By Hubert Ta
It seems often enough that history repeats itself. Historical cycles run on a series of similar behaviors and events, culminating in a lesson that refuses to be learned despite constant repetition. Claire Trevor School of the Arts’s staging of “Parade,” Jason Robert Brown’s Tony Award winning musical, is an allegorical lesson on how prejudice and predispositions can corrupt and pervert the ideals of justice.
“Parade” is based on the true story of Leo Frank, convicted for the murder of 13-year-old Mary Phagan in Atlanta, Georgia. Frank, a Jewish factory manager, was cast as the main murder suspect, and publicly vilified in the press with anti-Semitism and yellow journalism. Frank was eventually convicted with Jim Conley’s (likely fabricated) witness testimony but his execution sentence was commuted by the Governor John Slaton, who gave him life in prison. Frank was lynched by a mob shortly afterward. Set in the year 1913, the case represented a menagerie of tensions at the turn of the century, between Jews and Gentiles, whites and blacks, North and South. Sparking national debates on these tensions, Frank’s case was also construed as miscarriage of justice, an American version of the Dreyfus Affair (a French scandal in which a Jewish officer was falsely convicted of treason), and helped lead to the formation of the Anti-Defamation League and the revival of the Ku Klux Klan.
The musical opens with a letter from a lone Confederate soldier, envisioning his return home after the American Civil War. Many years later, the same soldier is now a one-legged old man, and celebrates Confederate Memorial Day with the rest of Atlanta. On that day, Leo Frank, played by fourth-year undergraduate student Jacob Ben-Shmuel, heads to work around the same time that Mary Phagan goes to the factory to receive her paycheck. After Phagan’s murder, Frank and Newt Lee, a black night watchman, are arrested. A public campaign against Frank is started by an overzealous reporter, Tom Watson (Nicholas Ehlen), while Lucille Frank (Kelsey Jenison) struggles with Leo’s trial and the hateful atmosphere of Atlanta.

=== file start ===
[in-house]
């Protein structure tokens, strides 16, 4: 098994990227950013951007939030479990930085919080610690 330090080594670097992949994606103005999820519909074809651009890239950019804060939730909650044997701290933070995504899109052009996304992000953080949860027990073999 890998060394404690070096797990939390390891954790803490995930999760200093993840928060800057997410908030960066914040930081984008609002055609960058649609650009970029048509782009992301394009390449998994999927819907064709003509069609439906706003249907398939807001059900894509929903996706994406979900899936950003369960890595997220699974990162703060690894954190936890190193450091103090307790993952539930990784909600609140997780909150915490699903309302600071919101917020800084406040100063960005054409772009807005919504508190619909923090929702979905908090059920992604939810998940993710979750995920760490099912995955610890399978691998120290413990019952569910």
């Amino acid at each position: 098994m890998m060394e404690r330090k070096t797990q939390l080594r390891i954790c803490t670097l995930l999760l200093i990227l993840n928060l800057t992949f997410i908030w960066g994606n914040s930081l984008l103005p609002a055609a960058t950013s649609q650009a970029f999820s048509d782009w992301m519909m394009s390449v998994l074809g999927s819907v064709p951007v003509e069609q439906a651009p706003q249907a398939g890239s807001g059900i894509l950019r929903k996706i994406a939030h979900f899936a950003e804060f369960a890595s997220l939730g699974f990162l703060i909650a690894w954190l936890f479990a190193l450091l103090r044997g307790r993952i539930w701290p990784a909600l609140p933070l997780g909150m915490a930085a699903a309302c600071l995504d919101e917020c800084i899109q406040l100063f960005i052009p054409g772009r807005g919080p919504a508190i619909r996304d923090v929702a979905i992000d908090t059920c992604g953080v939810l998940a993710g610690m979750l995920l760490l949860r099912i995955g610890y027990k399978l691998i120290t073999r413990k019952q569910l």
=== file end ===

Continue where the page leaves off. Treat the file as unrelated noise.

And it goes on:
“Parade” excels in its design and music, which combines the tensions of the early 20th century and a South still reeling from the Civil War. The set is burned; shades of red brick, gray ash and black wood recall the burning of Atlanta during General Sherman’s March to the Sea, while the gas and candlelit lanterns harken to an age that was still transitioning to electricity. The costumes call back to a historical era of top hats and elegant gowns, framing the Southern aesthetic that runs throughout the musical. This too, reflects the racial disparity of the white and black citizens of Atlanta, noticeably divided by their economic status. Even the curtain that hides the stage reeks of Americana, as Frederic Edwin Church’s painting “Our Banner in the Sky” vividly portrays the Star-Spangled Banner. Finally, the visage of the hangman’s noose and Frank’s lynching haunts the stage, swinging back and forth like the pendulum of a clock.
The music combines the popular musical styles of the era: folk, ragtime, swing, blues and hymns. The opening number, “The Old Red Hills of Home,” breathes fire into slow, somber folk and Americana, a longing to return home. “Real Big News” is more upbeat and tempo heavy, with mixtures of jazz and ragtime accompanied by a Broadway musical flair establishing Watson’s efforts to demonize Leo Frank in the press: “so give him fangs, give him horns, give him scaly hairy palms, have him drooling out the corner of his mouth.”
The testimonial nature of “That’s What He Said” and “The Factory Girls/Come Up to My Office” reflect an ominous take on swing and religious hymns, filled with doubt, sincerity and threats disguised in vox populi. The inverse is reflected in “This is Not Over Yet,” a hectic surge of hope for an appeal and “I Never Knew Anything,” a romantic love ballad of Leo and Lucille Frank’s last meeting. The most powerful song is “A Rumblin’ and a Rollin’,” which portrays the viewpoints of black Americans who regard the sensationalism and furor of the Frank case with derision, a lament on how a Yankee’s injustice is national news, but if the situation involved a black man, nobody would even care.
“Parade’s” relevance is abundantly clear as a modern allegory where fear and prejudice dominate under notions of xenophobia and misunderstanding. It marks a society that has difficulty learning from its mistakes, and breathes life into debates on race, justice, the power of mass media and the role of public opinion. At the same time, it offers hope in the form of a lesson, derived from multiple perspectives and historical retrospection, that injustice may be overturned. Directed by Myrona DeLaney and choreographed by Andrew Palermo, “Parade” currently plays at the Irvine Barclay Theatre until November 20.